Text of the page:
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Best Plants for Repelling Ticks and Fleas Naturally

Tick Bite

Photo credit: bigstock.com

Springtime is here and you know what that means: lots of sunshine, warmer weather, time for gardening and spending more time outside…but it also means its flea and tick season.

You could spray your yard with toxic pesticides or sprinkle it with poisonous granules that give off their poison for months; isn’t that a nice thought?  Poison being spread throughout your yard– the yard where your children play and your pets live– for months at a time.

Or you could add some plants to your garden that will naturally repel fleas and ticks. A few plants put in the right places will minimize, and perhaps prevent all together, the invasion of these ugly, biting bugs. Plant these around the perimeter of your yard or around the lawn area where your children play, or around Fido’s dog house.

Many of these plants are really beautiful, too, most of them with a very pleasing fragrance to us. Some of these plants also repel flying insects such as gnats and mosquitoes as well, which means some of these plants work double duty against those annoying summertime bugs.

Keep reading so you can start making plans for your spring time garden now and avoid that summertime plague of fleas and ticks later. You have a beautiful garden to show for it as well.

 

1. Lavender

You might not know it, but lavender is a part of the mint family.  Lavender smells so sweet in the garden and has beautiful flowers most of the year. It not only repels fleas and ticks, but also mosquitoes and moths. Who wouldn’t love a yard surrounded by beautiful lavender plants? Find out also how to make lavender bath bombs.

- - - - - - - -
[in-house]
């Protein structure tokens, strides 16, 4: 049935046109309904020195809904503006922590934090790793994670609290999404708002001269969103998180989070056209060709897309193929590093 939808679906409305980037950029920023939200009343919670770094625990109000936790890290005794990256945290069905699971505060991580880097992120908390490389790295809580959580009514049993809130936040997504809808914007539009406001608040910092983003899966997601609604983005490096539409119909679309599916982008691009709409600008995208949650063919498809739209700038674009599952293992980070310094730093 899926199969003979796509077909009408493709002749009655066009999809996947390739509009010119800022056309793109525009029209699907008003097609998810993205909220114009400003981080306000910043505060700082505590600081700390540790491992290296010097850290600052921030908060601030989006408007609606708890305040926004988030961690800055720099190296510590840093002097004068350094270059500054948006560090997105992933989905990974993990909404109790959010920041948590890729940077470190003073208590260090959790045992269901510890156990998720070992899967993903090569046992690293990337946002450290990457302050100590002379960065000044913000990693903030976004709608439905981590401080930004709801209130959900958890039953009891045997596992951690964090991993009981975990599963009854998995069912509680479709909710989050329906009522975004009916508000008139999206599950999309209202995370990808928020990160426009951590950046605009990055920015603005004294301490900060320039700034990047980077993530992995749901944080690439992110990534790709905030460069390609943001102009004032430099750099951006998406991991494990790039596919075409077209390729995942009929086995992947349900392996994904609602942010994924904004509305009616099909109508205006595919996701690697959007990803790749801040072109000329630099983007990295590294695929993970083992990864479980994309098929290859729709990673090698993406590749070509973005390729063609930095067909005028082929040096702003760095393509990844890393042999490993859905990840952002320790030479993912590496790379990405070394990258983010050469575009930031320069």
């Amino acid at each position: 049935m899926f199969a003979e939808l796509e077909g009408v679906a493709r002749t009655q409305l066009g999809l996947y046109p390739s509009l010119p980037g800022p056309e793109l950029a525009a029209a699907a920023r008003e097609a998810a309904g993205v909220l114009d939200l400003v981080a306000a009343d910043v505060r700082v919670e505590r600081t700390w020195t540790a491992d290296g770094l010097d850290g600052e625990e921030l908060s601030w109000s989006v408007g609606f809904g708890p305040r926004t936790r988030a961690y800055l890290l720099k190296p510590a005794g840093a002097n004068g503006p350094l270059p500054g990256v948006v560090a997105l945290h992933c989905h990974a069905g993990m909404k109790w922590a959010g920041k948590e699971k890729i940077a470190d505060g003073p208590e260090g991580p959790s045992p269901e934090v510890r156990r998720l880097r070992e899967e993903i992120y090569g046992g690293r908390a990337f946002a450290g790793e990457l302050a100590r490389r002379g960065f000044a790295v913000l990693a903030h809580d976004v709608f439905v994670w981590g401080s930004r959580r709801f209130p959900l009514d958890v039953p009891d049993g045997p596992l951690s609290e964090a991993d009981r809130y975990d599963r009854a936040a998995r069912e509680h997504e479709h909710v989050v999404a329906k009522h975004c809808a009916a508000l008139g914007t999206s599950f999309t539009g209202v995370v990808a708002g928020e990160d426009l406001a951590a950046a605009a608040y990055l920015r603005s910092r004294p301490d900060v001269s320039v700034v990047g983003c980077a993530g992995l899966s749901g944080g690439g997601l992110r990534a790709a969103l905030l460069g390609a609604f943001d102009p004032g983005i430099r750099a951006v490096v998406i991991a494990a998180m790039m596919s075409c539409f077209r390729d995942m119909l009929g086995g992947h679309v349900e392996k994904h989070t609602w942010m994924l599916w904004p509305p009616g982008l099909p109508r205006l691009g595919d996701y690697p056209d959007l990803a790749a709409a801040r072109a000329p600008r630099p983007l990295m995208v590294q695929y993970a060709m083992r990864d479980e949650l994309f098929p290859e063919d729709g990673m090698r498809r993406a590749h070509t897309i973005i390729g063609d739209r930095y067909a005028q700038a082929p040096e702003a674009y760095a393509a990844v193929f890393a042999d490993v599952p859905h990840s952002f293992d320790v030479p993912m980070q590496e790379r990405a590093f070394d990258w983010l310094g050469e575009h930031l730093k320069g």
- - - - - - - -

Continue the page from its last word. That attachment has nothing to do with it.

2. Rosemary

Another member of the mint family, rosemary grows into a small bush, so you can plant several around the perimeter of your yard. It has beautiful blue flowers in the late spring and most of summer and you can use the leaves in cooking or for a terrific tea. Rosemary gives off a wonderfully pleasing scent when the wind blows through it or when you brush up against it.

 

3. Feverfew

This is a great choice for the garden or to grow in pots around your patio as it not only repels fleas and ticks, but mosquitoes and other flying insects. This works best when used in conjunction with other plants such as lavender or citronella grass. You can also use feverfew to treat, you guessed it, fevers, headaches, feelings of anxiety, as well as bloating.

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Photo credit: bigstock.com

Photo credit: bigstock.com

4. Marigolds

Marigolds are absolutely beautiful flowering plants that are best used in conjunction with other plants. Marigolds are another plant that repels fleas, ticks, and mosquitoes. If you have a vegetable garden, plant some marigolds in and around your vegetables. The roots have a compound called thiopenes, and repel cabbage maggots, white flies, aphids, and other bugs. Marigolds are great at protecting tomato plants from those ugly little bugs that suck the juice out of your veggies.

 

5. Citronella Grass